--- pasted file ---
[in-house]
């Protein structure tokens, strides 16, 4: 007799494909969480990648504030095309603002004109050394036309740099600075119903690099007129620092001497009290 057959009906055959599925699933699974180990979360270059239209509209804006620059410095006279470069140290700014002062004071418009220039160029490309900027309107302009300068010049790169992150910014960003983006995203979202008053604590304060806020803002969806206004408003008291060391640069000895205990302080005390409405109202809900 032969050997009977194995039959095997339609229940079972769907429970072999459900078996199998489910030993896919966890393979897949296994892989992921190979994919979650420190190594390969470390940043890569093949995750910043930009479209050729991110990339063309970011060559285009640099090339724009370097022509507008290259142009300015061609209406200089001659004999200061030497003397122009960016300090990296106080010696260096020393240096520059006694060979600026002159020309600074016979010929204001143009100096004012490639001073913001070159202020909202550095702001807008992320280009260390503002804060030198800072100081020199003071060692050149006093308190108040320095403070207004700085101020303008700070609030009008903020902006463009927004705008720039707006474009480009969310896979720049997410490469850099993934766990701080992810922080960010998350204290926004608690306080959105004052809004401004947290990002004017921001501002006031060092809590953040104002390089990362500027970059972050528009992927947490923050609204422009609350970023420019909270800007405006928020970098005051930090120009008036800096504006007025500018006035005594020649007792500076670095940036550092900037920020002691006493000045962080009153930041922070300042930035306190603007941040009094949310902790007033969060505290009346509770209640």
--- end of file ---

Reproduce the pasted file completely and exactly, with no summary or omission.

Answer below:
[in-house]
């Protein structure tokens, strides 16, 4: 007799494909969480990648504030095309603002004109050394036309740099600075119903690099007129620092001497009290 057959009906055959599925699933699974180990979360270059239209509209804006620059410095006279470069140290700014002062004071418009220039160029490309900027309107302009300068010049790169992150910014960003983006995203979202008053604590304060806020803002969806206004408003008291060391640069000895205990302080005390409405109202809900 032969050997009977194995039959095997339609229940079972769907429970072999459900078996199998489910030993896919966890393979897949296994892989992921190979994919979650420190190594390969470390940043890569093949995750910043930009479209050729991110990339063309970011060559285009640099090339724009370097022509507008290259142009300015061609209406200089001659004999200061030497003397122009960016300090990296106080010696260096020393240096520059006694060979600026002159020309600074016979010929204001143009100096004012490639001073913001070159202020909202550095702001807008992320280009260390503002804060030198800072100081020199003071060692050149006093308190108040320095403070207004700085101020303008700070609030009008903020902006463009927004705008720039707006474009480009969310896979720049997410490469850099993934766990701080992810922080960010998350204290926004608690306080959105004052809004401004947290990002004017921001501002006031060092809590953040104002390089990362500027970059972050528009992927947490923050609204422009609350970023420019909270800007405006928020970098005051930090120009008036800096504006007025500018006035005594020649007792500076670095940036550092900037920020002691006493000045962080009153930041922070300042930035306190603007941040009094949310902790007033969060505290009346509770209640």